Graham Warwick/WASHINGTON DC
GKN Westland hopes to launch an advanced compound helicopter (ACH) technology demonstration programme by the end of the year. The aircraft, based on a Westland Lynx, will be equipped with wings and modified Rolls-Royce Turboméca RTM322 engines to demonstrate lift and thrust compounding.
A compound helicopter uses a wing to offload the rotor and allow higher forward speeds.
Research into the concept is being supported with UK Ministry of Defence funding. Speaking at the American Helicopter Society convention in Washington DC on 22 May, David Humpherson, head of Westland Helicopters' advanced projects department, said that getting the demonstrator programme launched is "-proving to be far more challenging than originally anticipated. Despite this, we look forward to getting under way by the turn of the year."
Target requirements for the ACH include speeds of around 250kt (460km/h), operating altitudes of over 20,000ft (6,100m), lift-to-drag improvements of 25-50%, propulsive efficiency increases of up to 50%, payload/range improvements of 20% and life-cycle cost reductions of 10-20%.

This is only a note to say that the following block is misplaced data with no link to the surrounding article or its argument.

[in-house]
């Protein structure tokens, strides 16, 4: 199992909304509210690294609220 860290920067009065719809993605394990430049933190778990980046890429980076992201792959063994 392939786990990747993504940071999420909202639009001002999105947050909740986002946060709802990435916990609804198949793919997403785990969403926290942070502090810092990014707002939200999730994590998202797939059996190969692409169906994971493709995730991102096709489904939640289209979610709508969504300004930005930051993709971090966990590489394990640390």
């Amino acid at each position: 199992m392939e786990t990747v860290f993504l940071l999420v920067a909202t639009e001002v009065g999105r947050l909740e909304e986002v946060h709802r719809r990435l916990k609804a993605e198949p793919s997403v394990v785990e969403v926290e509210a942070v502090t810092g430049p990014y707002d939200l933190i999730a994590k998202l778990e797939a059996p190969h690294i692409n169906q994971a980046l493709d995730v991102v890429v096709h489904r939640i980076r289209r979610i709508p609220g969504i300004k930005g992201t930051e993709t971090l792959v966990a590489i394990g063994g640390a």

The demonstrator is expected to be about 50% faster than a standard Lynx, he said.
The helicopter will be fitted with wings equipped with trailing-edge flaps to vary lift compounding. A moving tailplane will trim the pitching moment created by the flaps and a trimming rudder will offload the tail rotor at high speed. The main rotor will use Westland's BERP blade, which complements the compound concept by retaining its efficiency to higher speeds, Humpherson said.
To provide the higher power required, the demonstrator will have its R-R Gem engines replaced with two RTM322 turboshafts driving an uprated gearbox developed for the defunct Westland 30-200 helicopter. Excess power will be converted to jet thrust by variable-area nozzles. Adjusting throttle setting and nozzle area will provide a range of thrust and shaft power combinations to vary thrust compounding, he said.
According to Humpherson, Westland is studying the concept of a family of helicopters, with conventional, lift-compounded and thrust-compounded variants providing expanded capabilities. High speed/low altitude missions favour lift compounding, he said, while roles which combine low speed/hover with high dash speed favour thrust compounding.